- Reputation ~ Check around - we have a great reputation with past clients, suppliers, subcontractors, and financial institutions.
- In House Design ~ Doug listens to his clients' needs and desires and puts their dreams on paper using CAD. Whether it's a new home or a remodel, we can do it! Changes are easily made and adjustments are a breeze. Design work is free if we do the work!
- Fully Licensed & Insured ~ Seay Builders holds a Intermediate License in North Carolina and a Class A License in Virginia. We carry General Liability and Workers Compensation Insurance.
- Quality ~ Doug knows how to build a quality home and does! On the jobsite with hammer in hand, he is a hands on builder.
- Eliminate The Unknowns ~ We try to estimate a "true cost" of your home or remodel. No low ball prices here. Some items may have allowances but we strive to have budgets that are realistic.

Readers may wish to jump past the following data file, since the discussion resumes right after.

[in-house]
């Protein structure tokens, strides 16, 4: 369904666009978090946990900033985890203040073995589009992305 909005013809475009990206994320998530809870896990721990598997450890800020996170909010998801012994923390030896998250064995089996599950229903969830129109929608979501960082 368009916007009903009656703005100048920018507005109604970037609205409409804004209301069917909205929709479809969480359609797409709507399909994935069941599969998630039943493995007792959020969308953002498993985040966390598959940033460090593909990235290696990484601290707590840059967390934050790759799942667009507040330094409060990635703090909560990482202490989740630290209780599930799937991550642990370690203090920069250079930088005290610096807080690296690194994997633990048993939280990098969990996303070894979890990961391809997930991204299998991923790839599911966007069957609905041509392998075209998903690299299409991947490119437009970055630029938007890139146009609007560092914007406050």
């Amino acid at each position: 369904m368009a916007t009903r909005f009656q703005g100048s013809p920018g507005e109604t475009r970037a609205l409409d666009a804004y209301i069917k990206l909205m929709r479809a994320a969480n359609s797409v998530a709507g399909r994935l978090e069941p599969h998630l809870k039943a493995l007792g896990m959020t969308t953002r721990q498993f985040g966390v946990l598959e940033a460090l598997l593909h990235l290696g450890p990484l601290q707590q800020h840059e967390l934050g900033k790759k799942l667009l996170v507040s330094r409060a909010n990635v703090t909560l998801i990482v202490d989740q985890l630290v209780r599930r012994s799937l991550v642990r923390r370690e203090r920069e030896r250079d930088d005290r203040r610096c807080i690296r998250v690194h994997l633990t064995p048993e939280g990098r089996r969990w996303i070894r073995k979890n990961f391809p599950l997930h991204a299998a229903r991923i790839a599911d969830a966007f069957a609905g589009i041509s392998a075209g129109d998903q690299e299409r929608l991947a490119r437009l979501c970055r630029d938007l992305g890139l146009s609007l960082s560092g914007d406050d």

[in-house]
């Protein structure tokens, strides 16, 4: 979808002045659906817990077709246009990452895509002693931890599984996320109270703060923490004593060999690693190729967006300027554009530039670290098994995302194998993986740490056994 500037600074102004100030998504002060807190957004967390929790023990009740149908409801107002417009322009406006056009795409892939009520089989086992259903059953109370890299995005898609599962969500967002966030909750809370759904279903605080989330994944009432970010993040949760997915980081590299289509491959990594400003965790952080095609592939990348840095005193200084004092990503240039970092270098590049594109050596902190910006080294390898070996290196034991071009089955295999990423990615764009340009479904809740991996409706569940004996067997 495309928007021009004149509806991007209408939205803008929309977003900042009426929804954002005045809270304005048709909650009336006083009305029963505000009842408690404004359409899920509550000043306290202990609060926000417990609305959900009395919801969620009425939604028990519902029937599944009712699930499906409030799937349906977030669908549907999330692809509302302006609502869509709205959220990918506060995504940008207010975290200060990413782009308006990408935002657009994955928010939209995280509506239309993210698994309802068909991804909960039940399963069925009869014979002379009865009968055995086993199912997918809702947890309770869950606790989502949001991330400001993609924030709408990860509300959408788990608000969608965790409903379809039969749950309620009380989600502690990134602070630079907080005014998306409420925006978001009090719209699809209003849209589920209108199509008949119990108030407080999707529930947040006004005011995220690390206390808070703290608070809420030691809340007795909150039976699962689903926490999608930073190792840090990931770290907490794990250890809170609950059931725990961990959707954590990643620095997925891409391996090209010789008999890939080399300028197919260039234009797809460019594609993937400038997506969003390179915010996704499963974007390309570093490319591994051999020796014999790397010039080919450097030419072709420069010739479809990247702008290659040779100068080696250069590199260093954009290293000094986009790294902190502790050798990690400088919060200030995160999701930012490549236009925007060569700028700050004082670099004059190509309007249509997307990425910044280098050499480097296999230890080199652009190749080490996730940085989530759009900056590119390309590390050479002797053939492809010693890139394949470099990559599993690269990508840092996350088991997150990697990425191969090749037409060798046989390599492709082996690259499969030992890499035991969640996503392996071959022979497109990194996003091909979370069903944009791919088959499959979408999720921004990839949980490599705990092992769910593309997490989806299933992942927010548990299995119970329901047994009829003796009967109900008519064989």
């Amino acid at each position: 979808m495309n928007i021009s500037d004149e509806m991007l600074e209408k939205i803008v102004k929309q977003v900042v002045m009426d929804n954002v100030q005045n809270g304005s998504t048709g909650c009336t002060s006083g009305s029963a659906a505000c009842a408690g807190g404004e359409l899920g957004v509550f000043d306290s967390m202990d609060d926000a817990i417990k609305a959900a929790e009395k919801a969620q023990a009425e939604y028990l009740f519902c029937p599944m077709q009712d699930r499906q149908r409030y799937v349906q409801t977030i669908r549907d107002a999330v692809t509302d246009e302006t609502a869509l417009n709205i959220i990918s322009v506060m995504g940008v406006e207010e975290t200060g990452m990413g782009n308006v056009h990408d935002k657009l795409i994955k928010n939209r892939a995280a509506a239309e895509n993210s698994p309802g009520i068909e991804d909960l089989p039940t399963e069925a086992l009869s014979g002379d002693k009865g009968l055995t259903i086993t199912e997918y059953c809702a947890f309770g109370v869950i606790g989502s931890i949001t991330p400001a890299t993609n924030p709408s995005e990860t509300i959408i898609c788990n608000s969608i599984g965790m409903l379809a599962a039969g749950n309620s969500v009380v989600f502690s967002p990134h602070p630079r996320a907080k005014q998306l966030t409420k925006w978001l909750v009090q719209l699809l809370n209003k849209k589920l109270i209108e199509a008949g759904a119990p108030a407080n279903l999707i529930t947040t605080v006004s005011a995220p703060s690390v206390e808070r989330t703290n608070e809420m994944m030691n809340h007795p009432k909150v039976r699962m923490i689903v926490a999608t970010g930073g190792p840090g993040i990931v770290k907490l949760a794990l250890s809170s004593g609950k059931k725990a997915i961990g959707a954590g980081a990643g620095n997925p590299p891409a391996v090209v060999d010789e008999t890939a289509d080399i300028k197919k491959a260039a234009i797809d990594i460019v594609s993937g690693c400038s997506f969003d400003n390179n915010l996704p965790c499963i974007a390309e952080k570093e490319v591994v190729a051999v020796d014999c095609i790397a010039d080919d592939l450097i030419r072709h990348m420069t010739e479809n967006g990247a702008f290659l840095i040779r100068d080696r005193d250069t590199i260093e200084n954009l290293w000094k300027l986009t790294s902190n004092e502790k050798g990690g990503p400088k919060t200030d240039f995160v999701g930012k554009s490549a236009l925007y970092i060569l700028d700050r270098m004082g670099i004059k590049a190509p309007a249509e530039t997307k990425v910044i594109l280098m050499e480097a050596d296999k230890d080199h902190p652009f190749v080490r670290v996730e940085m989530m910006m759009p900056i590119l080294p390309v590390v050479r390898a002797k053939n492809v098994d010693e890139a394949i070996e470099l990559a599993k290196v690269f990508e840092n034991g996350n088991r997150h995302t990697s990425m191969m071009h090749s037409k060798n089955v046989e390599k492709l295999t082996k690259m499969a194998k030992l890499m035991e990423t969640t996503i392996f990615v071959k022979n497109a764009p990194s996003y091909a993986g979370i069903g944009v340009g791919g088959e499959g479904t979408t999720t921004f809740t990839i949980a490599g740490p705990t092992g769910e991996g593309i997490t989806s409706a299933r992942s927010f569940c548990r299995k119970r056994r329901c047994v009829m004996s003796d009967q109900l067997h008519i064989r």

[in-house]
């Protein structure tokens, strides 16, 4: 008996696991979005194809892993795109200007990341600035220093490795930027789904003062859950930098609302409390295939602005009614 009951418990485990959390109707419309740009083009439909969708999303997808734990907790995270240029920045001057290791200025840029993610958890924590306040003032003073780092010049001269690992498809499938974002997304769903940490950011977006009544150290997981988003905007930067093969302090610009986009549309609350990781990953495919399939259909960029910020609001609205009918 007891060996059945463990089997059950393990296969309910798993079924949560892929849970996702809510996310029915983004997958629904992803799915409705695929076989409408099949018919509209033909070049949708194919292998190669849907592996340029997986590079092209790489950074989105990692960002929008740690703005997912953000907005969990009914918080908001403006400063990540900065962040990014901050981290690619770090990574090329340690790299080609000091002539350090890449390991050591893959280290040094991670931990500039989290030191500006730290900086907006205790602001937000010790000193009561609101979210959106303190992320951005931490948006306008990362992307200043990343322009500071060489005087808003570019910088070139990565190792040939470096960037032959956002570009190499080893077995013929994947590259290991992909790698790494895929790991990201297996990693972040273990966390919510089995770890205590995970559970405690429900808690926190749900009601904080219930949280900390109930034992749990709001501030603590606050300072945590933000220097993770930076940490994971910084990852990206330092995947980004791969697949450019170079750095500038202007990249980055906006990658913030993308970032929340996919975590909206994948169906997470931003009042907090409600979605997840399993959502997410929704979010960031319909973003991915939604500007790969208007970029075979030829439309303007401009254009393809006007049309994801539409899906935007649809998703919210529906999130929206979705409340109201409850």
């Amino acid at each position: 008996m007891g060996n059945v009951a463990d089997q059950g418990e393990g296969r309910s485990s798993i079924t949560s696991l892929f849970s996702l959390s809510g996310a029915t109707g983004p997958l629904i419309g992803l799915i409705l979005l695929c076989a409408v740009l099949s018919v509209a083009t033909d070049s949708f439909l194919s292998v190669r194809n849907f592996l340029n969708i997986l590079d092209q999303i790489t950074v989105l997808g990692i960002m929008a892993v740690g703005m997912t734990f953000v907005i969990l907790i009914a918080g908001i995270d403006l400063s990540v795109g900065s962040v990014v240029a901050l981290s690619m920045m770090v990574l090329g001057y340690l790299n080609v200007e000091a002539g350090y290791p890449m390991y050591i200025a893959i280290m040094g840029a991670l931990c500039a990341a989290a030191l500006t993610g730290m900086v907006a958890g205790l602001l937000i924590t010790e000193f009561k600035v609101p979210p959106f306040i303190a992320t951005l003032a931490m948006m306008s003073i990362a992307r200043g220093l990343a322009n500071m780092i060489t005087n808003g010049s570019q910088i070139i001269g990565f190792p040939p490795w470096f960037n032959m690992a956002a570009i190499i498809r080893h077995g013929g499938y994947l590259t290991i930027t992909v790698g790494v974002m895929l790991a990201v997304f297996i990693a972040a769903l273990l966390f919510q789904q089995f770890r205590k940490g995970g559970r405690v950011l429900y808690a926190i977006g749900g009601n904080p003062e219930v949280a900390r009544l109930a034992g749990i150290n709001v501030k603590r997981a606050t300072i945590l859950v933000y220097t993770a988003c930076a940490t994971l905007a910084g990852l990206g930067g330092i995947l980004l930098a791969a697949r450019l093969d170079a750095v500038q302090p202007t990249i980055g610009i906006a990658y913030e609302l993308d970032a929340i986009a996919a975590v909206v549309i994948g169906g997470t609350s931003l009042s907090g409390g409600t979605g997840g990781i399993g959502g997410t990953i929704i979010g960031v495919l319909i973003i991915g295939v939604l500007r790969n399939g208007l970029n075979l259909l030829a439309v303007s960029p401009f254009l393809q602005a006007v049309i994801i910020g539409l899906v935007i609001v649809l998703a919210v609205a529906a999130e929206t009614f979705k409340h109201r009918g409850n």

- Exceed Expectations ~ All the bad things you hear about contractors will not be found with us! Read some of our letters from past customers...we exceed your expectations.
A common question from clients is "what is your price per square-foot?" For Seay Builders' construction and remodeling business it doesn't work that way. For us, it's an impossible question to answer without a lot more information and detail about your ideas for your new home. It's like asking, "How much does a vacation cost?" without first knowing where and for how long you plan to go and how you plan to get to your location. We are like a travel agent working with you to plan a trip.
The details and therefore the cost of every home is different. It is our job to finely detail your wants and needs and then build a home that meets those expectations while remaining within your budget.
Still, the price per square-foot cost question comes up. It might be a helpful exercise to understand what goes into or affects the cost of a new home to gain a better perspective on this question.